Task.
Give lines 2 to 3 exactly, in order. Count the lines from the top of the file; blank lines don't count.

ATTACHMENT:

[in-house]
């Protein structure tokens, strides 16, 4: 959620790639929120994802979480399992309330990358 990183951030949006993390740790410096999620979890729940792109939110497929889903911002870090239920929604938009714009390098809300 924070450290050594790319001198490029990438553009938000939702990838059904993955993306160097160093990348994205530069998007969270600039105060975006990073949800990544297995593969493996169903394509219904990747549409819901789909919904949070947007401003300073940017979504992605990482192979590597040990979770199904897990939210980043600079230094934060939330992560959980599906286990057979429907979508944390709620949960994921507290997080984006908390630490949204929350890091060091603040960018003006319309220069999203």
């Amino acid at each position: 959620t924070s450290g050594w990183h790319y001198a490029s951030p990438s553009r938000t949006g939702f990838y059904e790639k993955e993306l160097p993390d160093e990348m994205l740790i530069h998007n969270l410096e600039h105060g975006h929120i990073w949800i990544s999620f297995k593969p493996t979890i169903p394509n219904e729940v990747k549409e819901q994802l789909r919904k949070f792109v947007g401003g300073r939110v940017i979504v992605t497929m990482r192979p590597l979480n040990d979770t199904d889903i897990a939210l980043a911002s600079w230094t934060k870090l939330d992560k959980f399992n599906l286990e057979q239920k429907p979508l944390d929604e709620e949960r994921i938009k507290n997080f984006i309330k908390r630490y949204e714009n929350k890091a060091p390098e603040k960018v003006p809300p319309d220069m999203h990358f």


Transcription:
């Protein structure tokens, strides 16, 4: 959620790639929120994802979480399992309330990358 990183951030949006993390740790410096999620979890729940792109939110497929889903911002870090239920929604938009714009390098809300 924070450290050594790319001198490029990438553009938000939702990838059904993955993306160097160093990348994205530069998007969270600039105060975006990073949800990544297995593969493996169903394509219904990747549409819901789909919904949070947007401003300073940017979504992605990482192979590597040990979770199904897990939210980043600079230094934060939330992560959980599906286990057979429907979508944390709620949960994921507290997080984006908390630490949204929350890091060091603040960018003006319309220069999203």
């Amino acid at each position: 959620t924070s450290g050594w990183h790319y001198a490029s951030p990438s553009r938000t949006g939702f990838y059904e790639k993955e993306l160097p993390d160093e990348m994205l740790i530069h998007n969270l410096e600039h105060g975006h929120i990073w949800i990544s999620f297995k593969p493996t979890i169903p394509n219904e729940v990747k549409e819901q994802l789909r919904k949070f792109v947007g401003g300073r939110v940017i979504v992605t497929m990482r192979p590597l979480n040990d979770t199904d889903i897990a939210l980043a911002s600079w230094t934060k870090l939330d992560k959980f399992n599906l286990e057979q239920k429907p979508l944390d929604e709620e949960r994921i938009k507290n997080f984006i309330k908390r630490y949204e714009n929350k890091a060091p390098e603040k960018v003006p809300p319309d220069m999203h990358f």